Click (2006) / Comedy-Fantasy
MPAA Rated: PG-13 for language, crude humor, sexual humor, and some drug references
Running Time: 106 min.
Cast: Adam Sandler, Kate Beckinsale, Christopher Walken, David Hasselhoff, Henry Winkler, Julie Kavner, Sean Astin, Jennifer Coolidge, Joseph Castanon, Jake Hoffman, Johan Hill, Tatum McCann, Lorraine Nicholson, Katie Cassidy, Cameron Monaghan, Rachel Dratch, Frank Coraci (cameo), Tim Herlihy (cameo), Rob Schneider (cameo)
Director: Frank Coraci
Screenplay: Steve Koren, Mark O'Keefe, Tim Herlihy, Adam Sandler
Review published June 25, 2006
There is probably no film this year I'll struggle with in terms of how I feel about it than Click, a mix of surprisingly mature comedy mixed jarringly with downright juvenile moments of gross-out gags. Many have compared the film to It's a Wonderful Life, and while there is an undeniably Capra-esque quality to the story, I think the films are sufficiently different to avoid claiming it as a carbon copy. It's a Wonderful Life is a lesson in what one man's life means to that of everyone around him, while Click is really about what everyone else's life means to the one man.
Other similarities do exist (the angel, for instance), but if one really wants to place Click in the proper context, it should really be lumped in more with the high-concept comedy-fantasies that have been made in more recent years, like Groundhog Day and Bruce Almighty, whereby a malcontent jerk learns a valuable lesson that his unhappiness with his life isn't really caused by outside forces, but rather, it resides squarely within himself. Not surprisingly, it should be noted that the screenplay for Click is written and produced by Steve Koren and Mark O'Keefe, the men that brought us Bruce Almighty.
Adam Sandler (The Longest Yard, Spanglish) stars as workaholic father and husband Michael Newman, an architect that continuously has been putting his family on the backburner so that he can finally get that promotion to partner in his company and finally getting that sense of achievement that has always been eluding him all his life. One of the many frustrations of his home life happens to come from the ridiculous amount of remote controls in his house, most of which he has no idea how to use or what they control. To simplify things, he opts to get a universal remote so that he can control all of his appliances with one simple-to-use item.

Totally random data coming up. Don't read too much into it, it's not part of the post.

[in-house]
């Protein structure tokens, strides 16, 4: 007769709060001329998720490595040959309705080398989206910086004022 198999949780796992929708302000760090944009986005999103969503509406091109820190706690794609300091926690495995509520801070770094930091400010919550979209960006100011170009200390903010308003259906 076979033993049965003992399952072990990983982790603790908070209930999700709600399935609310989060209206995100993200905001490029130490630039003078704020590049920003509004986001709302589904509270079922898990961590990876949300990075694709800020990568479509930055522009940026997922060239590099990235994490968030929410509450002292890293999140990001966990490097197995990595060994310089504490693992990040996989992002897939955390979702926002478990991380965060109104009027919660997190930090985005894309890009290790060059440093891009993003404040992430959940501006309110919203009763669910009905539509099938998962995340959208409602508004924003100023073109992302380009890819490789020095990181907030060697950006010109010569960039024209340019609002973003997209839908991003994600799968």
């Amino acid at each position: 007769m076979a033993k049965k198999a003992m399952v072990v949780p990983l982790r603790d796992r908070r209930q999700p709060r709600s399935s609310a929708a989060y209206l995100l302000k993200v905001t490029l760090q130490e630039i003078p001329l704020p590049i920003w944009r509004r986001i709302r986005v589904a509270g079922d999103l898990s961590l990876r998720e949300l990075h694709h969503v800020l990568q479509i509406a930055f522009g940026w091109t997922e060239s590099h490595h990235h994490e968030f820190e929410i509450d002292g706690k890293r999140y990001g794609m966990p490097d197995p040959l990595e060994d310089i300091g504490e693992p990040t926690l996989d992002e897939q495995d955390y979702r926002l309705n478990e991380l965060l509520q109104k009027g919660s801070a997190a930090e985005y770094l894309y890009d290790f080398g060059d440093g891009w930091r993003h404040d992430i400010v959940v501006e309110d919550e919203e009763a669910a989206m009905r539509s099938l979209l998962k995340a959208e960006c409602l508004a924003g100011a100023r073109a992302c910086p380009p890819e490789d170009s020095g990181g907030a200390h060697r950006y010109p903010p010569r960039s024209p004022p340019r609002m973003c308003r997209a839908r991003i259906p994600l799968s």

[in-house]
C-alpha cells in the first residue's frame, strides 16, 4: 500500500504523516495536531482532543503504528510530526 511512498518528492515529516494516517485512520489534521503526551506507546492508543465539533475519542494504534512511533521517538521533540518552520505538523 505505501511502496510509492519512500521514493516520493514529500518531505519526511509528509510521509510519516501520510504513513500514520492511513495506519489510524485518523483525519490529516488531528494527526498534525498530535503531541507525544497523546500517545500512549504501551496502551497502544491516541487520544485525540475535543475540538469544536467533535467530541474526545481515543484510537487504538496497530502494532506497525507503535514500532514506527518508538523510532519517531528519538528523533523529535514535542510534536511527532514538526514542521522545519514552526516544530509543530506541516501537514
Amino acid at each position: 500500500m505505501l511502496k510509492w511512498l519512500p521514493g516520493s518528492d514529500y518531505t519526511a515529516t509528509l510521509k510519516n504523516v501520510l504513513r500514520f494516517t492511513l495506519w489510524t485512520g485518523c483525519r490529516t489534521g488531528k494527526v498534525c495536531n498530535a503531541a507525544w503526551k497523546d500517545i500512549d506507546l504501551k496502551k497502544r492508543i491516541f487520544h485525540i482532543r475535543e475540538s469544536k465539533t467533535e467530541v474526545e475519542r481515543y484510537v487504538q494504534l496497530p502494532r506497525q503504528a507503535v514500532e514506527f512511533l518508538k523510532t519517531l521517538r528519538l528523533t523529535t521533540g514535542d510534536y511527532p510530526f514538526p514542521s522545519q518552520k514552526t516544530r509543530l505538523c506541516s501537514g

The only store open at the time is "Bed, Bath & Beyond", who generally don't sell entertainment electronics, although a trip to the fictional "Beyond" section proves to yield results. Behind the strange door is an oddball of an inventor named Morty (Walken, Wedding Crashers), who just so happens to have a universal remote -- a remote that allows Michael to control his own universe, literally. When Michael takes it home, he finds he can use the remote to pause or fast forward through events of his life, change the appearance or volume of objects, and a sundry of other handy uses that makes all of the tedium and annoyances virtually disappear. However, the remote has one feature Michael didn't know about: it intuitively remembers patterns in his behavior, and whenever he encounters a similar situation where it is usually employed, it automatically performs the function it has stored in its memory. Soon, Michael can't get the remote to stop, and now his life is literally flashing before his very eyes, and he's not liking what he sees.